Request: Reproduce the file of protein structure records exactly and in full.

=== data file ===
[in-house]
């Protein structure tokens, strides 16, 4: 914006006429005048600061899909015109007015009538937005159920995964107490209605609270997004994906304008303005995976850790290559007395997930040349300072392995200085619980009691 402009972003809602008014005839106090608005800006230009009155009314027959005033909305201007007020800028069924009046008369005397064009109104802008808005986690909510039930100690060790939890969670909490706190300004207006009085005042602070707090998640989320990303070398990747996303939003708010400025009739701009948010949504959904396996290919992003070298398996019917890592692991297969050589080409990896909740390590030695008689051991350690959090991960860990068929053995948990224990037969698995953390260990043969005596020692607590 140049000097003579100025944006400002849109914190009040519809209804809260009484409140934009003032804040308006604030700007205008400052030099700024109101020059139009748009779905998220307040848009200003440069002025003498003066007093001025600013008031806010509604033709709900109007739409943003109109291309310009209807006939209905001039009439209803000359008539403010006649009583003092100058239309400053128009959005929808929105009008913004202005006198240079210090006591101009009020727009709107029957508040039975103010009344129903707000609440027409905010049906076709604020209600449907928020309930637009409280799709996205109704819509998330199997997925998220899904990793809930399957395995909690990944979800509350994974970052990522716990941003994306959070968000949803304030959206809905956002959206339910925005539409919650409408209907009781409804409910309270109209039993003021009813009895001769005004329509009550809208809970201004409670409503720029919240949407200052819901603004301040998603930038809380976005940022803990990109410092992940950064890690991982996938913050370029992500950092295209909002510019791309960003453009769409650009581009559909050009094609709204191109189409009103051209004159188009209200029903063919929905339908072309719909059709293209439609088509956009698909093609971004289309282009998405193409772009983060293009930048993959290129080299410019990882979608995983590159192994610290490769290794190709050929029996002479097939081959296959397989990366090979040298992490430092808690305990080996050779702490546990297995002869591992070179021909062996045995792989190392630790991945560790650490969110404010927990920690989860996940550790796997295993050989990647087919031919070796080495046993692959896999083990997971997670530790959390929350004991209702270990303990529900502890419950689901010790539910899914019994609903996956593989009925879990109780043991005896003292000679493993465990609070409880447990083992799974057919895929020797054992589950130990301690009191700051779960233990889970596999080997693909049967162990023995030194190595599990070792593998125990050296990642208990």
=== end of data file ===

[in-house]
């Protein structure tokens, strides 16, 4: 914006006429005048600061899909015109007015009538937005159920995964107490209605609270997004994906304008303005995976850790290559007395997930040349300072392995200085619980009691 402009972003809602008014005839106090608005800006230009009155009314027959005033909305201007007020800028069924009046008369005397064009109104802008808005986690909510039930100690060790939890969670909490706190300004207006009085005042602070707090998640989320990303070398990747996303939003708010400025009739701009948010949504959904396996290919992003070298398996019917890592692991297969050589080409990896909740390590030695008689051991350690959090991960860990068929053995948990224990037969698995953390260990043969005596020692607590 140049000097003579100025944006400002849109914190009040519809209804809260009484409140934009003032804040308006604030700007205008400052030099700024109101020059139009748009779905998220307040848009200003440069002025003498003066007093001025600013008031806010509604033709709900109007739409943003109109291309310009209807006939209905001039009439209803000359008539403010006649009583003092100058239309400053128009959005929808929105009008913004202005006198240079210090006591101009009020727009709107029957508040039975103010009344129903707000609440027409905010049906076709604020209600449907928020309930637009409280799709996205109704819509998330199997997925998220899904990793809930399957395995909690990944979800509350994974970052990522716990941003994306959070968000949803304030959206809905956002959206339910925005539409919650409408209907009781409804409910309270109209039993003021009813009895001769005004329509009550809208809970201004409670409503720029919240949407200052819901603004301040998603930038809380976005940022803990990109410092992940950064890690991982996938913050370029992500950092295209909002510019791309960003453009769409650009581009559909050009094609709204191109189409009103051209004159188009209200029903063919929905339908072309719909059709293209439609088509956009698909093609971004289309282009998405193409772009983060293009930048993959290129080299410019990882979608995983590159192994610290490769290794190709050929029996002479097939081959296959397989990366090979040298992490430092808690305990080996050779702490546990297995002869591992070179021909062996045995792989190392630790991945560790650490969110404010927990920690989860996940550790796997295993050989990647087919031919070796080495046993692959896999083990997971997670530790959390929350004991209702270990303990529900502890419950689901010790539910899914019994609903996956593989009925879990109780043991005896003292000679493993465990609070409880447990083992799974057919895929020797054992589950130990301690009191700051779960233990889970596999080997693909049967162990023995030194190595599990070792593998125990050296990642208990």